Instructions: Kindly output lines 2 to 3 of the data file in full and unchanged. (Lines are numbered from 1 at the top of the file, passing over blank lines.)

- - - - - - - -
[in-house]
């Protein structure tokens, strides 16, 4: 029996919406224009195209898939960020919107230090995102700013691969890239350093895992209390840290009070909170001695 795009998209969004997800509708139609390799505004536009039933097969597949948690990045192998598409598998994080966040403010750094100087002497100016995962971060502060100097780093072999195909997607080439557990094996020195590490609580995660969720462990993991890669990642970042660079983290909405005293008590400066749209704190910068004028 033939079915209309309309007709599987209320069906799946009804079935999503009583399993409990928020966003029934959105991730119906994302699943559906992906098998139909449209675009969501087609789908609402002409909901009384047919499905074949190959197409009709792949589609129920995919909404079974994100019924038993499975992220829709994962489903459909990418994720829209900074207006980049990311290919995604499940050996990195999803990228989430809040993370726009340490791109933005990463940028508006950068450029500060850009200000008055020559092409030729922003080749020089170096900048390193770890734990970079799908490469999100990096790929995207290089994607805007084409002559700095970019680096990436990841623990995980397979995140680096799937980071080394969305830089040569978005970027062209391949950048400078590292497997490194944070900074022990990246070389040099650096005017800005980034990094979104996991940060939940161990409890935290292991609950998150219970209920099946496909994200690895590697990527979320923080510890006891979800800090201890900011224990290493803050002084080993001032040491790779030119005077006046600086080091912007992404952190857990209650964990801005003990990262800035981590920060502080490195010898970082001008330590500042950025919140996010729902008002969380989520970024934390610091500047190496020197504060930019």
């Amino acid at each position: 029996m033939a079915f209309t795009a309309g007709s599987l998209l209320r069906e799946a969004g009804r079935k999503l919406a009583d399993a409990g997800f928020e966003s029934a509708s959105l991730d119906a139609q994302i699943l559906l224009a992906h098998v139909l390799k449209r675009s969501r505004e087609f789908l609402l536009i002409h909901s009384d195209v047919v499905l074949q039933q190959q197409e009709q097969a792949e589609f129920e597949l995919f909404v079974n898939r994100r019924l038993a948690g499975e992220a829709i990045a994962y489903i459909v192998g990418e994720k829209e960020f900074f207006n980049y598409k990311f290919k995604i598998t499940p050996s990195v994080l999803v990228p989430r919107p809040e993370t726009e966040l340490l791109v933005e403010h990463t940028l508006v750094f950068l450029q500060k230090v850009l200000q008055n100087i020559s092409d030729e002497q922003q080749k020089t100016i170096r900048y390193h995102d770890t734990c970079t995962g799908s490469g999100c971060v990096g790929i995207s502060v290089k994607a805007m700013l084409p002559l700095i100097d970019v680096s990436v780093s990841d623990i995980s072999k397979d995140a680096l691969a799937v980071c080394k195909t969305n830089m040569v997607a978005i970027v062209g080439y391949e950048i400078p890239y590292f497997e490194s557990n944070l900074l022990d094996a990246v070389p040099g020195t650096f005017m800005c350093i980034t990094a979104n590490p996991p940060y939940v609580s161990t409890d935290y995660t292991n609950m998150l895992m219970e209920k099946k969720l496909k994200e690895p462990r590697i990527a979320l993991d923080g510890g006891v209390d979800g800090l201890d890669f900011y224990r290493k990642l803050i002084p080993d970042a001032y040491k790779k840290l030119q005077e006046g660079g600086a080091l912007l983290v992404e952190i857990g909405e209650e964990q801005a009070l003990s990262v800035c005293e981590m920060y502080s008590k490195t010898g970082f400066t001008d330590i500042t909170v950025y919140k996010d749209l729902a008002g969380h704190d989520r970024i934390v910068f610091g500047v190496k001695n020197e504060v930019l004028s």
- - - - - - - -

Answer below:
């Protein structure tokens, strides 16, 4: 029996919406224009195209898939960020919107230090995102700013691969890239350093895992209390840290009070909170001695 795009998209969004997800509708139609390799505004536009039933097969597949948690990045192998598409598998994080966040403010750094100087002497100016995962971060502060100097780093072999195909997607080439557990094996020195590490609580995660969720462990993991890669990642970042660079983290909405005293008590400066749209704190910068004028 033939079915209309309309007709599987209320069906799946009804079935999503009583399993409990928020966003029934959105991730119906994302699943559906992906098998139909449209675009969501087609789908609402002409909901009384047919499905074949190959197409009709792949589609129920995919909404079974994100019924038993499975992220829709994962489903459909990418994720829209900074207006980049990311290919995604499940050996990195999803990228989430809040993370726009340490791109933005990463940028508006950068450029500060850009200000008055020559092409030729922003080749020089170096900048390193770890734990970079799908490469999100990096790929995207290089994607805007084409002559700095970019680096990436990841623990995980397979995140680096799937980071080394969305830089040569978005970027062209391949950048400078590292497997490194944070900074022990990246070389040099650096005017800005980034990094979104996991940060939940161990409890935290292991609950998150219970209920099946496909994200690895590697990527979320923080510890006891979800800090201890900011224990290493803050002084080993001032040491790779030119005077006046600086080091912007992404952190857990209650964990801005003990990262800035981590920060502080490195010898970082001008330590500042950025919140996010729902008002969380989520970024934390610091500047190496020197504060930019």
């Amino acid at each position: 029996m033939a079915f209309t795009a309309g007709s599987l998209l209320r069906e799946a969004g009804r079935k999503l919406a009583d399993a409990g997800f928020e966003s029934a509708s959105l991730d119906a139609q994302i699943l559906l224009a992906h098998v139909l390799k449209r675009s969501r505004e087609f789908l609402l536009i002409h909901s009384d195209v047919v499905l074949q039933q190959q197409e009709q097969a792949e589609f129920e597949l995919f909404v079974n898939r994100r019924l038993a948690g499975e992220a829709i990045a994962y489903i459909v192998g990418e994720k829209e960020f900074f207006n980049y598409k990311f290919k995604i598998t499940p050996s990195v994080l999803v990228p989430r919107p809040e993370t726009e966040l340490l791109v933005e403010h990463t940028l508006v750094f950068l450029q500060k230090v850009l200000q008055n100087i020559s092409d030729e002497q922003q080749k020089t100016i170096r900048y390193h995102d770890t734990c970079t995962g799908s490469g999100c971060v990096g790929i995207s502060v290089k994607a805007m700013l084409p002559l700095i100097d970019v680096s990436v780093s990841d623990i995980s072999k397979d995140a680096l691969a799937v980071c080394k195909t969305n830089m040569v997607a978005i970027v062209g080439y391949e950048i400078p890239y590292f497997e490194s557990n944070l900074l022990d094996a990246v070389p040099g020195t650096f005017m800005c350093i980034t990094a979104n590490p996991p940060y939940v609580s161990t409890d935290y995660t292991n609950m998150l895992m219970e209920k099946k969720l496909k994200e690895p462990r590697i990527a979320l993991d923080g510890g006891v209390d979800g800090l201890d890669f900011y224990r290493k990642l803050i002084p080993d970042a001032y040491k790779k840290l030119q005077e006046g660079g600086a080091l912007l983290v992404e952190i857990g909405e209650e964990q801005a009070l003990s990262v800035c005293e981590m920060y502080s008590k490195t010898g970082f400066t001008d330590i500042t909170v950025y919140k996010d749209l729902a008002g969380h704190d989520r970024i934390v910068f610091g500047v190496k001695n020197e504060v930019l004028s």